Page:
Law is all about the rankings

September 16, 2011
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Another group throws its hat into the ring of law-related rankings with a “best” summer associate program list. Because law students don’t have enough lists of rankings to obsess about.

When thinking about becoming an attorney, depending on when this was, you may have studied U.S. News and Report’s lists naming the top law schools in the country. You could have even chosen your law school (or cut out other choices) based on this list or some other ranking.

Once you get into that law school, if you’re heading toward the path of big law, then you may look at lists like National Law Journal’s top 250, or the American Bar Association’s Best Law Firms for Women, to get an idea of where you’d like to practice.

A website for job hunters, Vault, has now created a list ranking the best overall summer associate programs around the U.S. Vault releases rankings of law firms overall and based on diversity and practice areas, but this is the first time it has released their rankings in this area. They aren’t the first to do so – American Lawyer has ranked summer associate programs for years based on surveys from associates. Only two Indiana firms made American Lawyer’s 2010 list, most likely because they are the only ones whose summer associates responded. Baker & Daniels was ranked first; Taft Stettinius & Hollister was second.

On Vault’s website, you can see their overall ranking for these programs, which were considered the most realistic, the ones that best prepared students, or which ones were the most fun. No firms from Indiana made any of the lists, but it is narrowed down to only the top 25 or 50, based on the category.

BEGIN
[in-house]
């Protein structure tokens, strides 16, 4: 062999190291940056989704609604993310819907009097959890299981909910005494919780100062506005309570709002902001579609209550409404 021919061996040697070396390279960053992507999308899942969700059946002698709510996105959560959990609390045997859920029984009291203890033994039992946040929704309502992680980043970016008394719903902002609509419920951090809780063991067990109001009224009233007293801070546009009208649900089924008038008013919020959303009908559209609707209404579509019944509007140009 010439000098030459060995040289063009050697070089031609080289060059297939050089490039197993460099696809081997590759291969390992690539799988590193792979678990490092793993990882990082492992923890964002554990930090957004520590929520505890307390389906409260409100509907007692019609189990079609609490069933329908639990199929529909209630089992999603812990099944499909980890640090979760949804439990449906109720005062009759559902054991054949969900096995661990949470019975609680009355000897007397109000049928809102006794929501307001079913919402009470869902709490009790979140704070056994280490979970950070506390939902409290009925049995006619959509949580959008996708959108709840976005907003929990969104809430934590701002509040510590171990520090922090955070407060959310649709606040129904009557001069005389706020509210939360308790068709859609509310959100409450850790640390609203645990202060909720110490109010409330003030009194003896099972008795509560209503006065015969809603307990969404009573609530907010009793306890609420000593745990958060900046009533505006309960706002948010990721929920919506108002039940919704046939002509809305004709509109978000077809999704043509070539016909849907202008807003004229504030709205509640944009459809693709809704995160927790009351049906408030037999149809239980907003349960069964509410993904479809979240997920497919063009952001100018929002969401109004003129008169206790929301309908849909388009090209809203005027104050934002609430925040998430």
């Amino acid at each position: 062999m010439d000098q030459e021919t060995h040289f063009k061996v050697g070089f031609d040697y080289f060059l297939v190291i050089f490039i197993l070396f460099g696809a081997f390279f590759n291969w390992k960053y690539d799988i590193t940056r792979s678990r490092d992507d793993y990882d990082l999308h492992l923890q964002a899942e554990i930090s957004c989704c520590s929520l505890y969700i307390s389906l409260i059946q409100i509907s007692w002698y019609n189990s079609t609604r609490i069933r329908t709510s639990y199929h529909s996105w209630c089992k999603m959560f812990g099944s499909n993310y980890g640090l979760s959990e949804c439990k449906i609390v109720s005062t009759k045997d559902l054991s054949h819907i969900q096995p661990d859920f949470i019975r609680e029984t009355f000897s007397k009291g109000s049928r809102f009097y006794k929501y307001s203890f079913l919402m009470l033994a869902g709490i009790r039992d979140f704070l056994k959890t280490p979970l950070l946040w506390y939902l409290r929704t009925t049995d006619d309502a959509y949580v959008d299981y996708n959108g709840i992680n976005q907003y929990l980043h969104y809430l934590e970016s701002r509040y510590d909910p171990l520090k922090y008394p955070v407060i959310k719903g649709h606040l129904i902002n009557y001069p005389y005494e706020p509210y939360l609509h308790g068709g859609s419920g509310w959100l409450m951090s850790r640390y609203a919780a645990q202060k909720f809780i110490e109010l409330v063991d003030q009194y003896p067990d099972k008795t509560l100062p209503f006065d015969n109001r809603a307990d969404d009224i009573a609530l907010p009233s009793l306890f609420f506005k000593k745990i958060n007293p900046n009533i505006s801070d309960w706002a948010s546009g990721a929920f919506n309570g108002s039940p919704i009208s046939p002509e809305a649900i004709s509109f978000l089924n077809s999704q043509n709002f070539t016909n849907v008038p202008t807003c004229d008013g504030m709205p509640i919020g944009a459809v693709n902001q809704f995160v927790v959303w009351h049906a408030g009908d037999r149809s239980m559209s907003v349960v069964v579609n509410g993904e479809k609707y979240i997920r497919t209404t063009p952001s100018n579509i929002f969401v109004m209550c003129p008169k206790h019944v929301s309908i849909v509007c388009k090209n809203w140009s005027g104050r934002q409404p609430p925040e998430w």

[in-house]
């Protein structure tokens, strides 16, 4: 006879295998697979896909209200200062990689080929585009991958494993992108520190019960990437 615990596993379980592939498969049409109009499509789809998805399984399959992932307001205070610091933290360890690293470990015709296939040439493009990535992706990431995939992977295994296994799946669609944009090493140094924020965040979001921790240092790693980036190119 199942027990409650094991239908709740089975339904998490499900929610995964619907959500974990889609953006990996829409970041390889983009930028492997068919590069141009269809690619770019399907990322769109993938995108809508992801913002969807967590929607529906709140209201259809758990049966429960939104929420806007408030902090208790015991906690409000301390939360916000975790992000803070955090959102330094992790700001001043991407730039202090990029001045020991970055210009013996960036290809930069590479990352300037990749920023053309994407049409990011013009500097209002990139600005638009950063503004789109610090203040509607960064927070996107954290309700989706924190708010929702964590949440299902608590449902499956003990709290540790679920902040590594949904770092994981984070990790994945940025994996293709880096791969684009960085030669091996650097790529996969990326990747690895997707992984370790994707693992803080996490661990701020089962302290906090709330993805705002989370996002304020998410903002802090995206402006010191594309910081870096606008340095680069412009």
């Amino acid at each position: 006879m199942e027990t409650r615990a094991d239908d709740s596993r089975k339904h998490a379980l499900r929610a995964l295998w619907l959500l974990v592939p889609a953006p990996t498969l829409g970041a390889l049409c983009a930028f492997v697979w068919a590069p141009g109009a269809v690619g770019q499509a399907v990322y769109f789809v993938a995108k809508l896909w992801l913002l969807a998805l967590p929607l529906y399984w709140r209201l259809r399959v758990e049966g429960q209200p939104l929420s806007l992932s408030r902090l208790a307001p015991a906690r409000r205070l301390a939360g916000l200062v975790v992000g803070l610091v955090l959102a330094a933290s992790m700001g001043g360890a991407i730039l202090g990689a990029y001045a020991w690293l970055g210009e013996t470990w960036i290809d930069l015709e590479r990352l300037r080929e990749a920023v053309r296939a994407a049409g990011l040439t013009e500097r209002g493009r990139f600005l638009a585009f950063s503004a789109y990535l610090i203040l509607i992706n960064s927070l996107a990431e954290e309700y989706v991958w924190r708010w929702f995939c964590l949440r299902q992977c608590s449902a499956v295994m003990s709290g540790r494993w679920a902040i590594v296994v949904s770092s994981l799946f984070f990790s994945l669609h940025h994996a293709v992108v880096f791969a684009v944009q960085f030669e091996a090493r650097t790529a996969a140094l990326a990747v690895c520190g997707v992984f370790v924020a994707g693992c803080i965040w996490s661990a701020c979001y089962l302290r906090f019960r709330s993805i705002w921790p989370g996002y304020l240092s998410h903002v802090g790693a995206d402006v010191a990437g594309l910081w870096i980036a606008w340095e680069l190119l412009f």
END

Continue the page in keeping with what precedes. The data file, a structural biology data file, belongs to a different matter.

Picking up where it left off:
What do you think about ranking summer associate programs? Does it put more pressure on firms? Is it needed?

Of course, you want to know – Ropes & Gray in Boston apparently has the most fun summer associate program.

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  3. in a lawyer discipline case Judge Brown, now removed, was presiding over a hearing about a lawyer accused of the supposedly heinous ethical violation of saying the words "Illegal immigrant." (IN re Barker) http://www.in.gov/judiciary/files/order-discipline-2013-55S00-1008-DI-429.pdf .... I wonder if when we compare the egregious violations of due process by Judge Brown, to her chiding of another lawyer for politically incorrectness, if there are any conclusions to be drawn about what kind of person, what kind of judge, what kind of apparatchik, is busy implementing the agenda of political correctness and making off-limits legit advocacy about an adverse party in a suit whose illegal alien status is relevant? I am just asking the question, the reader can make own conclsuion. Oh wait-- did I use the wrong adjective-- let me rephrase that, um undocumented alien?

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